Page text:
As we continue our serialization of the CPNRE® Comprehensive Review eBook, we’re talking about important elements of our interactions with clients – including how ‘not’ to be. Here’s part 1, part 2, part 3, and part 4 in case you missed them.
Nurse-client interactions: Mistrust
When we talk about trust, it’s important to also understand the opposite: mistrust.
One of the best definitions of mistrust I’ve found is by Charles Feltman. He defines mistrust as ‘assessing that what is important to me is not safe with this person in this situation’. In other words, mistrust is choosing to not expose ourselves or share certain things we value with someone else in certain circumstances.
- When someone lies to us, we may become doubtful of trusting that person to tell us the truth.
- When someone steals from us, we may become hesitant to believe they won’t steal from us again.
- When someone important in our life repeatedly fails to do what they say they would, we begin to question their reliability.
- When someone criticizes us, we may feel the need to protect ourselves from what they might say in the future.
- When someone physically hurts us, we may feel that we are not physically safe.
Sometimes we easily trust others and withdraw our trust only when it is betrayed, and sometimes we only learn to trust someone over time. Regardless of how easily trust is established, we know that trust is fragile and easily destroyed.
The problem with mistrust in nursing is that it becomes a barrier to helping clients get the care they want and need. When clients mistrust their nurse, they may not feel like it’s safe to share personal information, or they may not feel that it’s safe to allow their nurse to provide their physical care. We often don’t realize it, but the consequences can be disastrous. Not only do clients question their trust in a single provider, they may also lose their trust in an entire organization or profession.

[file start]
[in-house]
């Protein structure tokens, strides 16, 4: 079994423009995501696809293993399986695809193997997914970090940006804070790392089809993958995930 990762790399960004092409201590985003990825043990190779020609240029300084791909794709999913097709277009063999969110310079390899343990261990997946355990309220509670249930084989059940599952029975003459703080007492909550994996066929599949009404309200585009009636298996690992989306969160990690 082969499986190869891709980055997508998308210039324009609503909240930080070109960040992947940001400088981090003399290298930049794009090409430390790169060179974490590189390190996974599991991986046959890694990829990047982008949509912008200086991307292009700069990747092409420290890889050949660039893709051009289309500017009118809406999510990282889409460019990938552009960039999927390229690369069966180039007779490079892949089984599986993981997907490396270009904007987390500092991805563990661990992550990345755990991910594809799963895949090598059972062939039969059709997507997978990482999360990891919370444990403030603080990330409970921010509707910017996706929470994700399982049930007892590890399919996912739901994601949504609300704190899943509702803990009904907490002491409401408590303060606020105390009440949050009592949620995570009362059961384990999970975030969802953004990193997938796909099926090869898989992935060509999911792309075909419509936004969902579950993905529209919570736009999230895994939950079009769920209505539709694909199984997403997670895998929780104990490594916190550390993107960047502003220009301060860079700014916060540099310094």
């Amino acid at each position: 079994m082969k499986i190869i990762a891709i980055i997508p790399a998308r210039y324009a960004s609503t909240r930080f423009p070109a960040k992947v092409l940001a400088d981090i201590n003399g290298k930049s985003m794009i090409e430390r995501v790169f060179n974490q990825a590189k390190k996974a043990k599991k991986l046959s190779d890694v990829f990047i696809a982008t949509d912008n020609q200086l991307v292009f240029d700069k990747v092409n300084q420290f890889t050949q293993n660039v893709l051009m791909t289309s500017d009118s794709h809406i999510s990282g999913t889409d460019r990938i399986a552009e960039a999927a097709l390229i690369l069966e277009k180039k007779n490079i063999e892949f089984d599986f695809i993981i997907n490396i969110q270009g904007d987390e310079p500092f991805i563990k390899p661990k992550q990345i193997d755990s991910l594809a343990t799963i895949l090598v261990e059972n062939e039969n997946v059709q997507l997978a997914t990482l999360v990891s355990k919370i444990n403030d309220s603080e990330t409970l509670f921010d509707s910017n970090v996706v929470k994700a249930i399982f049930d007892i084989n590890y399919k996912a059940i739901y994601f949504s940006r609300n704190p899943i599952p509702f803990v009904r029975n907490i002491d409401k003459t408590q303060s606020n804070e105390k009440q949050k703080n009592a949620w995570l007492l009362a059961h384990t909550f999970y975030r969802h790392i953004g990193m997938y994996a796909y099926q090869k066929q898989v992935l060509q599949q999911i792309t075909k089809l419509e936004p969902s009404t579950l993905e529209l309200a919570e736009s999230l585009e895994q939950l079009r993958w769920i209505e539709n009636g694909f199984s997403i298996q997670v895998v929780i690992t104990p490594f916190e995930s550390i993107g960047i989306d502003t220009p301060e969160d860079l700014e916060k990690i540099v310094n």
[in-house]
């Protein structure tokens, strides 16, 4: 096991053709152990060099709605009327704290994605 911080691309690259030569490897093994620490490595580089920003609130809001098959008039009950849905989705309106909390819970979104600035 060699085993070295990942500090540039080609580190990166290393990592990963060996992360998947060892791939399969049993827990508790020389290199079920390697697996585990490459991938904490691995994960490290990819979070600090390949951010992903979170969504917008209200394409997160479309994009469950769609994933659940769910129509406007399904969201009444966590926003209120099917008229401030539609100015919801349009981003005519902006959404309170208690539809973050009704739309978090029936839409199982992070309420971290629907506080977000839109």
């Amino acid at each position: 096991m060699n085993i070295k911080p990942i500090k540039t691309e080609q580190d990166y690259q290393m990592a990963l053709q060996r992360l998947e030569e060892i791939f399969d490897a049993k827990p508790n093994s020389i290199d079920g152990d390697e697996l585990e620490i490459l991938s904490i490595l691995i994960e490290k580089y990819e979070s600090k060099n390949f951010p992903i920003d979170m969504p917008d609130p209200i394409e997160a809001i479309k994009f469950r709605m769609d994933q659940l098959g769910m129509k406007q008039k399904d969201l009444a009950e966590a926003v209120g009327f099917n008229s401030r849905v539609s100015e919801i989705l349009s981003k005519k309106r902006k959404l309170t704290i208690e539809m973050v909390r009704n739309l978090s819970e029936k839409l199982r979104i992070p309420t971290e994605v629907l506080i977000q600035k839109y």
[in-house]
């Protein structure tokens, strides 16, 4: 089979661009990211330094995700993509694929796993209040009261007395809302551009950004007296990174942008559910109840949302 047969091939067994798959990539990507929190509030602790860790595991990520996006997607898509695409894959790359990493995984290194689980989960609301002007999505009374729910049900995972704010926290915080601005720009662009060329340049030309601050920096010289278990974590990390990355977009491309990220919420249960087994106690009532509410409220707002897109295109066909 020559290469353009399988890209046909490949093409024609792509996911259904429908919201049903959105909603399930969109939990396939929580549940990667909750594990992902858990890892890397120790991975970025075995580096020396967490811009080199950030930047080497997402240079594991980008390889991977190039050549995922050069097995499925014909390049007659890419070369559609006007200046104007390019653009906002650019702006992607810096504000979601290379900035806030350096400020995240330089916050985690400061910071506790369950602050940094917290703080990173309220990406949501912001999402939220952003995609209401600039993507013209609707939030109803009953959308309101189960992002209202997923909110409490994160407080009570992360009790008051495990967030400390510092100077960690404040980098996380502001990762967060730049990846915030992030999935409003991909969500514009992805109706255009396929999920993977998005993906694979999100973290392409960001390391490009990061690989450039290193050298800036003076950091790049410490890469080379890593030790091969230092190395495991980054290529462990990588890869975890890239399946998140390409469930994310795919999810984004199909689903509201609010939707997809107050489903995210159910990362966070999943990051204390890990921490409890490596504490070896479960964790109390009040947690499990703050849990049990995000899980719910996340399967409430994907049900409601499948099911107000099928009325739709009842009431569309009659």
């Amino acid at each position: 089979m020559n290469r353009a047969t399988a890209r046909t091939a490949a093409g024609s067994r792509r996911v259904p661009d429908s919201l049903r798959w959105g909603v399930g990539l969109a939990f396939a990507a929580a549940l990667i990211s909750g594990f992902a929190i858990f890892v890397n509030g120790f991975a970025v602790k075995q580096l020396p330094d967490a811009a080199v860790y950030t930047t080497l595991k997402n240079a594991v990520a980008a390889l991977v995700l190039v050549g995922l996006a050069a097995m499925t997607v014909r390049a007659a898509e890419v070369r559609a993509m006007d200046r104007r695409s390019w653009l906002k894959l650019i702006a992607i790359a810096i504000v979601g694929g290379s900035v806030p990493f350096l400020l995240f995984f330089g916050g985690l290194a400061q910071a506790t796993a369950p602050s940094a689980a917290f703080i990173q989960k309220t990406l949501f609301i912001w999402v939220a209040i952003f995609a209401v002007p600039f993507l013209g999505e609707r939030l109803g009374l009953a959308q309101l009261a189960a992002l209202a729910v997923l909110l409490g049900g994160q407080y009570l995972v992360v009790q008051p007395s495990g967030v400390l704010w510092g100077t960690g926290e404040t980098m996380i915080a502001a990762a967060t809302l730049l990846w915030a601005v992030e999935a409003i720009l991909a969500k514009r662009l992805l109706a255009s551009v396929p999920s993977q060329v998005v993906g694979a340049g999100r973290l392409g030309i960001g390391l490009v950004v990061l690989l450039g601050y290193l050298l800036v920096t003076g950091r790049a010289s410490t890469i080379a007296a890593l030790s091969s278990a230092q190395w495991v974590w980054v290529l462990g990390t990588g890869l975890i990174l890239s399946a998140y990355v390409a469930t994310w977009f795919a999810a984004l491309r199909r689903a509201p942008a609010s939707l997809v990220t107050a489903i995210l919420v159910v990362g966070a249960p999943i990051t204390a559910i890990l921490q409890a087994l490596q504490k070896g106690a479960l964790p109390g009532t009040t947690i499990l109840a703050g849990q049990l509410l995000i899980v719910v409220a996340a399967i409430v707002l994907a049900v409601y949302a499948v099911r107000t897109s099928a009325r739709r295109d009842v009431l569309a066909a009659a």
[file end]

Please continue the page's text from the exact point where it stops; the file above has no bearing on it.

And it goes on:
I can’t tell you how many clients I’ve seen over the years who don’t seek help for serious health issues because they mistrust their health care provider. In fact, just recently I’ve seen clients who didn’t want to see their usual primary care provider because they didn’t trust that their provider was helping them in ways they wanted to be helped.
In order for us to maintain trust and re-establish broken trust, we need to be aware of clients’ expectations of us. Below is a list of common assessments that may trigger clients to mistrust us:
- Lack of accountability: that we do not take ownership of our decisions and actions
- Unreliable: that we do not keep promises or follow through what we say we’re going to do
- Incompetent: that we do not have the knowledge, skill or judgment to do what we say we’re going to do
- Uncaring: that we do not prioritize someone else’s best interests when we act and make decisions
- Inauthentic: that we do not practice our values and beliefs
- Judgmental: that we have a critical point of view about someone’s appearance, needs, problems or behaviours
- Dishonest: that we don’t tell the truth
- Un-boundaried: that we are unclear about what is and what isn’t okay
Here’s a question to consider:
|While preparing to administer an intramuscular injection to a young child, the practical nurse says “Don’t worry, it won’t hurt at all”. What component of the therapeutic relationship has the practical nurse violated?
Dishonesty breaks trust. When we lie or avoid (omit) sharing information with people, they are lead to believe that we may not be safe to trust. In other words, they may feel the need to protect themselves by not making vulnerable what’s important to them.
Telling the truth can be hard, especially when it may be difficult for someone to hear. But it turns out, most clients and family members want total honesty from us, even it means saying things people don’t want to hear.
In order for people to make informed decisions about their health and their care and be prepared for the outcomes of interventions and procedures, it’s often best to tell the truth.
Trust is the foundation for our interactions with clients. When choosing answers on the CPNRE®, always remember our responsibility to tell the truth, to be reliable and to help clients feel safe and comfortable in sharing their problems with us. When clients trusts us, they’re healthier because of it – and we’re remembered for it.